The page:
The charge and discharge at constant power PL represent conditions closer to most parts of the applications. Special care must be brought to low-voltage conditions where the current is very large. In this situation, the Joule losses are proportionally bigger, which results in a much smaller efficiency.
To interpret the results, it is necessary to solve a more difficult differential equation for the voltage on the capacitor part Uc(t) (the voltage at the supercapacitor terminal U = UL, is equal to Uc(t) + Rs i(t)).
The capacitance of a supercapacitor increases with the voltage. If the capacitance is defined as C = C0+ KUc, the relation between the current and the voltage variation during a discharge is given by
The voltage as a function of time at constant power delivery −PL is given by the literal resolution of the following differential equation The solution is obtained after a (Uc,t) variable separation and an integration and is given by
For a typical supercapacitor specified 1 kg, C = 6000 F and Rs= 0.1 mΩ, the charging and discharging voltage curves at constant power PL= 2000W are shown in Figure 1.1 An acceleration of the discharge occurs when the voltage drops. The phenomenon is amplified by the capacitance drop.
On the Ragone plot, the discharge at constant power will be represented by a vertical line, starting on the Ragone curve corresponding to the initial voltage (nominal voltage is typically equal to 2.7 V) and ending on the Ragone curve for half the initial voltage.
To get a constant power during the discharge between Un and Un/2, the maximum power must be at least four times smaller than Pm. In the example shown in Figure 1.2, the maximum power could be only 1800Wkg−1.
For a given available power, the losses increase when the voltage falls because the current increases to compensate the smaller voltage value to maintain the power. The efficiency decreases with the voltage during the discharge.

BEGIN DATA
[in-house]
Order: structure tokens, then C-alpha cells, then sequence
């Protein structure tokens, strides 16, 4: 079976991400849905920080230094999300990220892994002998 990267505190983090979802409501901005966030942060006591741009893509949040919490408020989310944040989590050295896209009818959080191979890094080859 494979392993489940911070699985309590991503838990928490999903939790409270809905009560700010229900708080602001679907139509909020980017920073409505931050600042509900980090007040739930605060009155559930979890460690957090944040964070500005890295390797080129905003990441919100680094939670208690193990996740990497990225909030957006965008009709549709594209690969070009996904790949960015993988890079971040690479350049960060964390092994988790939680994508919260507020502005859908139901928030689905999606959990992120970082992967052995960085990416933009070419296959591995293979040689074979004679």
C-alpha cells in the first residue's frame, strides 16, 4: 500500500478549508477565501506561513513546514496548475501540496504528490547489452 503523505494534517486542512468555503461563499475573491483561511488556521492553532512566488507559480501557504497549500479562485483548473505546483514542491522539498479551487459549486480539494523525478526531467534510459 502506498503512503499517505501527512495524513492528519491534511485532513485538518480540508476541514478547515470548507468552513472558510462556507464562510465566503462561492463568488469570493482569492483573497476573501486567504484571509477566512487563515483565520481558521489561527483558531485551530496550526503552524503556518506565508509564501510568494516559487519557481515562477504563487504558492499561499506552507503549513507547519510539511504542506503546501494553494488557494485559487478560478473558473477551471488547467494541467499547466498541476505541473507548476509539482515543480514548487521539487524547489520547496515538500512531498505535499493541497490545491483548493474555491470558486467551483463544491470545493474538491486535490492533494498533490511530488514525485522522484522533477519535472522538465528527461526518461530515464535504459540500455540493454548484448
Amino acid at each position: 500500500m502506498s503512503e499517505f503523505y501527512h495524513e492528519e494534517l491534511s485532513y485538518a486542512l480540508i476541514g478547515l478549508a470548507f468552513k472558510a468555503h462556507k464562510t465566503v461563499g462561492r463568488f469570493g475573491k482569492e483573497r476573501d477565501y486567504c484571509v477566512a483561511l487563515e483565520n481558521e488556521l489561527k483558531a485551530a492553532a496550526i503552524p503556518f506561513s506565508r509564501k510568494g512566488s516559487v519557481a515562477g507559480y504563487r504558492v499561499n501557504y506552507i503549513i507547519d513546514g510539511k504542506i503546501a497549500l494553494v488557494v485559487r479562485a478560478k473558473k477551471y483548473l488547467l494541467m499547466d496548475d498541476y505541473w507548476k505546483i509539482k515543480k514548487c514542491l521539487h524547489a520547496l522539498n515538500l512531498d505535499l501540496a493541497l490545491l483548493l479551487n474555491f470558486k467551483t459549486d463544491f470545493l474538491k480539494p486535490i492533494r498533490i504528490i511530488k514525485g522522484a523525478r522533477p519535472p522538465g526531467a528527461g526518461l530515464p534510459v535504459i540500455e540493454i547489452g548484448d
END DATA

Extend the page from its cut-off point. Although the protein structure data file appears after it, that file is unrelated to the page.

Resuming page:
To get a constant current discharge between the two same voltage limits, it is necessary to limit the initial power to twice the final one: in this example 3600Wkg−1.
A verification of the theory has been performed on 1500F and 2600F supercapacitors (Figures 1.3 and 1.4). The 1500F cell is a power version with a thinner electrode in order to reduce the series resistance. Thanks to the low solvent viscosity of the electrolyte, in this case AN, it is still possible to get some power at temperature as low as −40 ◦C.
At the end of the discharge, the voltage drop is faster. This is due to the supercapacitor’s smaller energy content at low voltage. The initial voltage step is due to the voltage drop in the series resistance when the current is turned on. The step is very important in the smaller supercapacitor at −40 ◦C. This may be due either to internal problems as a result of the construction or the experimental setup. In any case, it is essential that the total series resistance remains as low as possible to get a good function of the supercapacitor.
The capacitance and the series resistance parameters have been determined with the relation developed theoretically (Eq. (1.3)) by fitting the experimental curves obtained when measuring the voltage evolution during a discharge at 200 W constant power (Table 1.1).
The experimental measurements have been performed on both supercapacitors with the same 200 W constant power (Figures 1.5 and 1.6). In the 280 g 1500F cell, the power density of the discharge is higher than in the 500 g 2600F cell: 714 W kg−1 against 400 W kg−1. At low temperatures, the match impedance is overcome in the small 1500 F supercapacitor. The Ragone plot curves have been obtained with other equation, which depends only on Rs and C, parameters that are supposed to have been measured with low current, which is far from the truth, especially in the case of the 1500 F supercapacitor.
—– Quote from：《Supercapacitors: Material, System, and Applications》
Energetic Performance and Discharging at Constant Power
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